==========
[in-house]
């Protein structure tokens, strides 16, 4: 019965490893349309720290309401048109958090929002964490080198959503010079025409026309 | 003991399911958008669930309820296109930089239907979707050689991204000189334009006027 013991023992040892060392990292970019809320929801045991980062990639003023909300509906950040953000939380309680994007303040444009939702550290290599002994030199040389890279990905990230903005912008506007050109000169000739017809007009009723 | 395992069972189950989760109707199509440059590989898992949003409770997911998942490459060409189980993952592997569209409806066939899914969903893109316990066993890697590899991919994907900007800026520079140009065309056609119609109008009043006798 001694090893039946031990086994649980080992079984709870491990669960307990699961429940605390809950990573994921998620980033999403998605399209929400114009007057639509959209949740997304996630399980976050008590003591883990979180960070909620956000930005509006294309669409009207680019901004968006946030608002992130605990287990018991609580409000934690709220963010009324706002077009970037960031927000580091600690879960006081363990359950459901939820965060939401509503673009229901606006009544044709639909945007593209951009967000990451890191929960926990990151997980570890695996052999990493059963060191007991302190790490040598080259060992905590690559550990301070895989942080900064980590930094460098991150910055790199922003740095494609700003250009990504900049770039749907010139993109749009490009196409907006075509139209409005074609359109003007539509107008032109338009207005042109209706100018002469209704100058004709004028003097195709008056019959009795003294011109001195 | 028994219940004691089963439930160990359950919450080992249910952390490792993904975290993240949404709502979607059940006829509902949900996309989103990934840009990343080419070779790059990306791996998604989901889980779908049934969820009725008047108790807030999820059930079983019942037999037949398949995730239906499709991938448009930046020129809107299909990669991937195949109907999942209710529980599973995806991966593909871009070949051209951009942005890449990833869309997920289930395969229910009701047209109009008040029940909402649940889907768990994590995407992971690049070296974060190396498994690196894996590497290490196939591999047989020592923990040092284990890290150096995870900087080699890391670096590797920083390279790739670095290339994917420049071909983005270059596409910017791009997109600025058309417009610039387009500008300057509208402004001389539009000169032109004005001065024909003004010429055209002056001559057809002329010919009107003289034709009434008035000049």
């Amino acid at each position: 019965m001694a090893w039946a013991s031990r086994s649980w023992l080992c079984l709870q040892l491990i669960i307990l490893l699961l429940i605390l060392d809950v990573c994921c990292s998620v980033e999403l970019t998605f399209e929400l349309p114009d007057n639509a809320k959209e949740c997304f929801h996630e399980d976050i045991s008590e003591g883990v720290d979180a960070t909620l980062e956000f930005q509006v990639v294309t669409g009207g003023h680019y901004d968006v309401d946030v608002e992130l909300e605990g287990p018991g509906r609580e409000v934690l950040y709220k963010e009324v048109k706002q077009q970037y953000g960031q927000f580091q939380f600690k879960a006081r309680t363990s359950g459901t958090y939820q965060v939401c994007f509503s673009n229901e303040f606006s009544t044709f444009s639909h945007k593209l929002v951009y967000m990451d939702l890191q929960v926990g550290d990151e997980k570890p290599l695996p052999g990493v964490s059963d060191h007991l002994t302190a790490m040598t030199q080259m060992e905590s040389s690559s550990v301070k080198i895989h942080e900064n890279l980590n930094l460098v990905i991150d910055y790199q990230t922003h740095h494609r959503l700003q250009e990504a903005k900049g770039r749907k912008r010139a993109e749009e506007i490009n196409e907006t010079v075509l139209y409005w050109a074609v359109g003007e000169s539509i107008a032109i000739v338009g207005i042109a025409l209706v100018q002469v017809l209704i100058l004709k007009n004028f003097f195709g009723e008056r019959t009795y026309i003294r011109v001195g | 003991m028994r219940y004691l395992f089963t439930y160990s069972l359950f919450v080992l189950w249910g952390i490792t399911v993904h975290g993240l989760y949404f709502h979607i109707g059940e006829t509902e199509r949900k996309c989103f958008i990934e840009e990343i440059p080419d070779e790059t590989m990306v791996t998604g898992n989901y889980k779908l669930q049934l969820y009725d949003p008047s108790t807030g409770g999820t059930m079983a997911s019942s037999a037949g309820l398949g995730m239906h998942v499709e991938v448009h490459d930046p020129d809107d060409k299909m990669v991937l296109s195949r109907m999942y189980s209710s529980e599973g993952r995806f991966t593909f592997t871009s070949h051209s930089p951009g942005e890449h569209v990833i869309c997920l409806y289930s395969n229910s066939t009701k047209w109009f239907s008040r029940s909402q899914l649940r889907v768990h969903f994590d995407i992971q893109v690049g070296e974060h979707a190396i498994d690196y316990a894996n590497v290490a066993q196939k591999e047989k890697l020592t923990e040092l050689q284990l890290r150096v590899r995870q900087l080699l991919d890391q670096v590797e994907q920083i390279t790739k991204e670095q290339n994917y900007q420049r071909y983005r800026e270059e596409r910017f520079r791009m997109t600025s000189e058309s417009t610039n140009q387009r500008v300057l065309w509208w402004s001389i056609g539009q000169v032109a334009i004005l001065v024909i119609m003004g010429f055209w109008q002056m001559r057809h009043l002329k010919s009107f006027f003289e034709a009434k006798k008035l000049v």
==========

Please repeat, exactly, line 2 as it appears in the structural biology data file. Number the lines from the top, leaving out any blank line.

């Protein structure tokens, strides 16, 4: 019965490893349309720290309401048109958090929002964490080198959503010079025409026309 | 003991399911958008669930309820296109930089239907979707050689991204000189334009006027 013991023992040892060392990292970019809320929801045991980062990639003023909300509906950040953000939380309680994007303040444009939702550290290599002994030199040389890279990905990230903005912008506007050109000169000739017809007009009723 | 395992069972189950989760109707199509440059590989898992949003409770997911998942490459060409189980993952592997569209409806066939899914969903893109316990066993890697590899991919994907900007800026520079140009065309056609119609109008009043006798 001694090893039946031990086994649980080992079984709870491990669960307990699961429940605390809950990573994921998620980033999403998605399209929400114009007057639509959209949740997304996630399980976050008590003591883990979180960070909620956000930005509006294309669409009207680019901004968006946030608002992130605990287990018991609580409000934690709220963010009324706002077009970037960031927000580091600690879960006081363990359950459901939820965060939401509503673009229901606006009544044709639909945007593209951009967000990451890191929960926990990151997980570890695996052999990493059963060191007991302190790490040598080259060992905590690559550990301070895989942080900064980590930094460098991150910055790199922003740095494609700003250009990504900049770039749907010139993109749009490009196409907006075509139209409005074609359109003007539509107008032109338009207005042109209706100018002469209704100058004709004028003097195709008056019959009795003294011109001195 | 028994219940004691089963439930160990359950919450080992249910952390490792993904975290993240949404709502979607059940006829509902949900996309989103990934840009990343080419070779790059990306791996998604989901889980779908049934969820009725008047108790807030999820059930079983019942037999037949398949995730239906499709991938448009930046020129809107299909990669991937195949109907999942209710529980599973995806991966593909871009070949051209951009942005890449990833869309997920289930395969229910009701047209109009008040029940909402649940889907768990994590995407992971690049070296974060190396498994690196894996590497290490196939591999047989020592923990040092284990890290150096995870900087080699890391670096590797920083390279790739670095290339994917420049071909983005270059596409910017791009997109600025058309417009610039387009500008300057509208402004001389539009000169032109004005001065024909003004010429055209002056001559057809002329010919009107003289034709009434008035000049």